I posted to FB yesterday about the MLA’s proposed ‘redistricting,’ to be found at An Open Discussion of MLA Group Structure, observing that the tactical nature of my relationship to MLA made it impossible for me to comment there. Partly because the discussion was picked up in a number of other places, and partly because it’s hard for me to snark without putting at least equal effort into more constructive ends, I’ll say a few words here, and post it for MLA folk to see.

The title for this post came to me as I thinking about the viability of MLA as an “umbrella organization,” which of course sent me to song lyrics about umbrellas. While we might indeed say that it’s raining now more than ever, I eventually settled on a classic, from ‘Every Little Thing She Does is Magic’ by the Police:

Do I have to tell the story
Of a thousand rainy days since we first met
It’s a big enough umbrella
But it’s always me that ends up getting wet

I always liked that song. Anyway, the TLDR here is that the proposed change to group structure for MLA has not gone as far as it might to “reflect changes in curricula and scholarly commitments among our members.” Despite a disproportionate number of jobs, some 90+ PhD programs, and dozens of journals, rhetoric and composition (not to mention a range of other areas both coordinate and subordinate) remains buried at the lower levels of the redesigned groups, a sub-speciality among many (smaller) others, without any acknowledgment of its own conceptual breadth. It is tucked there under “Language Studies,” a category that could easily cover the entire rest of the groups, alongside several categories of linguistics work.

The problem is something of a chicken-egg situation: does MLA valuation of R/C reflect its membership? Or does the tactical membership of R/C folk (many of whom, like myself, only member up when we absolutely must) produce or result in that valuation? Perhaps a little of both. We can say for certain, though, that this map sorely underestimates the “scholarly commitments” represented annually in the job list. Over the past decade, according to the MLA reports on the job list, some 50% of the available positions every year come in Rhetoric and Composition, Business and Technical Writing, and Creative Writing. R/C floats at around 30%, give or take. And the number of panels relevant to those fields at MLA probably runs at about 1-2%. As a consequence, as someone in R/C, MLA is where I must go to interview but little else. We might also cite the percentage of MLA books about R/C, or the number of articles appearing in PMLA on R/C topics, etc.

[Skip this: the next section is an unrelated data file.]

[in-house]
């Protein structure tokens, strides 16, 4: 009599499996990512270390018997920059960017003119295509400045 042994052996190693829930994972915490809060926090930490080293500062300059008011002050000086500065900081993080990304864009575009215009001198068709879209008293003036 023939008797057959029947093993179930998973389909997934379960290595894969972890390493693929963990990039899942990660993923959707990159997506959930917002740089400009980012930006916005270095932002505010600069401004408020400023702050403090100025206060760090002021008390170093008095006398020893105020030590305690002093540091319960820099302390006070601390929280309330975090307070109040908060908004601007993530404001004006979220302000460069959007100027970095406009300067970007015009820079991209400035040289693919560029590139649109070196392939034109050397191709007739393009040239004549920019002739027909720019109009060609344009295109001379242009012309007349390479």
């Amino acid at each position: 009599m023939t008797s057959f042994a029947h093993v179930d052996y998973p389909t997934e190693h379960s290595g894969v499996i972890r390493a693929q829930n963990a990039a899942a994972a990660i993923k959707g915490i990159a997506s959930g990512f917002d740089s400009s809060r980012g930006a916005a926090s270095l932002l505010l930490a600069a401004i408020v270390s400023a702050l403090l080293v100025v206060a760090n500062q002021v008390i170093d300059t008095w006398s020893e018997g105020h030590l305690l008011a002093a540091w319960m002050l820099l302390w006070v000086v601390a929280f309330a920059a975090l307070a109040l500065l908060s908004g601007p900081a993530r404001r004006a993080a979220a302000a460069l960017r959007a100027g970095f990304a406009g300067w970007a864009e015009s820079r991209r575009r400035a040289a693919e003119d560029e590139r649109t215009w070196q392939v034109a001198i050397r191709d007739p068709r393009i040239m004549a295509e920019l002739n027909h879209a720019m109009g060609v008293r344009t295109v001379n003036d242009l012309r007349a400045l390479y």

For some of us, I suspect that this doesn’t matter much. And really, for the most part, it has little effect on my day-to-day life. For our last search, we bypassed MLA altogether, moving from Skype interviews to campus visits–it will not shock me if that soon becomes the norm. I’ve been interested in and grateful for the MLA’s embrace of digital humanities lately, but we’re rapidly reaching the end of the “captive audience” era for MLA. Once R/C job applicants and faculty no longer have to attend for job-related functions, MLA will slide off a lot of people’s radar. As someone in a freestanding writing program, that doesn’t really affect me. But I do understand the frustration of those who are effectively required to attend a conference, at great personal expense, that is willing to charge them money without making any sort of effort to represent their scholarly commitments. It’s a big enough umbrella.

If MLA still has those umbrella aspirations, then when stuff like this comes up, they need to range a bit. It’s hard not to look at the members of that committee that “redesigned” the groups and see the continued neglect of R/C as anything other than self-fulfilling prophecy. Here are the where’s and when’s: Cornell ’91, Yale ’90, Yale ’74, Yale ’84, Brown ’75, Stanford ’75, Columbia ’09, and Yale ’80. I’m sure that the task was daunting, and the work thankless, but really, most of us could have predicted what a “map” drawn by this committee was going to look like. And in putting that kind of committee together, MLA should not be surprised at the many, many of us who don’t see ourselves on it.